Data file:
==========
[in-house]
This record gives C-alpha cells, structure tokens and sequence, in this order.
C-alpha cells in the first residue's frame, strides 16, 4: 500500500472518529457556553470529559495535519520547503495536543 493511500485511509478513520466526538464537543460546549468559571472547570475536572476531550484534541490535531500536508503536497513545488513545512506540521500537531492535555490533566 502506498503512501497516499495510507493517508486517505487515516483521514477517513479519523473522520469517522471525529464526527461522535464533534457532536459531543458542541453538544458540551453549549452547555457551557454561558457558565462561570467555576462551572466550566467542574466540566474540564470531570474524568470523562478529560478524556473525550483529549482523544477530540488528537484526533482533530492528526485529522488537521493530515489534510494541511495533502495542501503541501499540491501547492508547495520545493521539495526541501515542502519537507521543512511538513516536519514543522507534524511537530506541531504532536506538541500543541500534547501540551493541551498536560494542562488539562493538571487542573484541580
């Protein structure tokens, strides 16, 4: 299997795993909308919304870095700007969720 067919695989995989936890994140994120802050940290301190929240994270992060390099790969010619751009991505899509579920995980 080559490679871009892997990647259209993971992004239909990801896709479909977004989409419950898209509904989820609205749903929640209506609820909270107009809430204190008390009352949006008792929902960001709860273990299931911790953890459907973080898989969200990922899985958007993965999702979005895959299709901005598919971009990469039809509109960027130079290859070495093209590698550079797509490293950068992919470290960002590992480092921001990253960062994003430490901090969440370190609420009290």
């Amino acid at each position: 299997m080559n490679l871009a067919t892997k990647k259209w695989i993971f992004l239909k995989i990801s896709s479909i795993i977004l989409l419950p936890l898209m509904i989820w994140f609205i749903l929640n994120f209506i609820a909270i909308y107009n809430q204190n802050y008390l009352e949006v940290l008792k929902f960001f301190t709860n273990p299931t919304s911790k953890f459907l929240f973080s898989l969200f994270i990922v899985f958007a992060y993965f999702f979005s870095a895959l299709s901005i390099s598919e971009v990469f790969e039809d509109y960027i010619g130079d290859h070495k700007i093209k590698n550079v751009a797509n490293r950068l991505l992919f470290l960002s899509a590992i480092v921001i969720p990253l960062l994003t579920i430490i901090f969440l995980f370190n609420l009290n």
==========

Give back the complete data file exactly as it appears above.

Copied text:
[in-house]
This record gives C-alpha cells, structure tokens and sequence, in this order.
C-alpha cells in the first residue's frame, strides 16, 4: 500500500472518529457556553470529559495535519520547503495536543 493511500485511509478513520466526538464537543460546549468559571472547570475536572476531550484534541490535531500536508503536497513545488513545512506540521500537531492535555490533566 502506498503512501497516499495510507493517508486517505487515516483521514477517513479519523473522520469517522471525529464526527461522535464533534457532536459531543458542541453538544458540551453549549452547555457551557454561558457558565462561570467555576462551572466550566467542574466540566474540564470531570474524568470523562478529560478524556473525550483529549482523544477530540488528537484526533482533530492528526485529522488537521493530515489534510494541511495533502495542501503541501499540491501547492508547495520545493521539495526541501515542502519537507521543512511538513516536519514543522507534524511537530506541531504532536506538541500543541500534547501540551493541551498536560494542562488539562493538571487542573484541580
């Protein structure tokens, strides 16, 4: 299997795993909308919304870095700007969720 067919695989995989936890994140994120802050940290301190929240994270992060390099790969010619751009991505899509579920995980 080559490679871009892997990647259209993971992004239909990801896709479909977004989409419950898209509904989820609205749903929640209506609820909270107009809430204190008390009352949006008792929902960001709860273990299931911790953890459907973080898989969200990922899985958007993965999702979005895959299709901005598919971009990469039809509109960027130079290859070495093209590698550079797509490293950068992919470290960002590992480092921001990253960062994003430490901090969440370190609420009290």
């Amino acid at each position: 299997m080559n490679l871009a067919t892997k990647k259209w695989i993971f992004l239909k995989i990801s896709s479909i795993i977004l989409l419950p936890l898209m509904i989820w994140f609205i749903l929640n994120f209506i609820a909270i909308y107009n809430q204190n802050y008390l009352e949006v940290l008792k929902f960001f301190t709860n273990p299931t919304s911790k953890f459907l929240f973080s898989l969200f994270i990922v899985f958007a992060y993965f999702f979005s870095a895959l299709s901005i390099s598919e971009v990469f790969e039809d509109y960027i010619g130079d290859h070495k700007i093209k590698n550079v751009a797509n490293r950068l991505l992919f470290l960002s899509a590992i480092v921001i969720p990253l960062l994003t579920i430490i901090f969440l995980f370190n609420l009290n």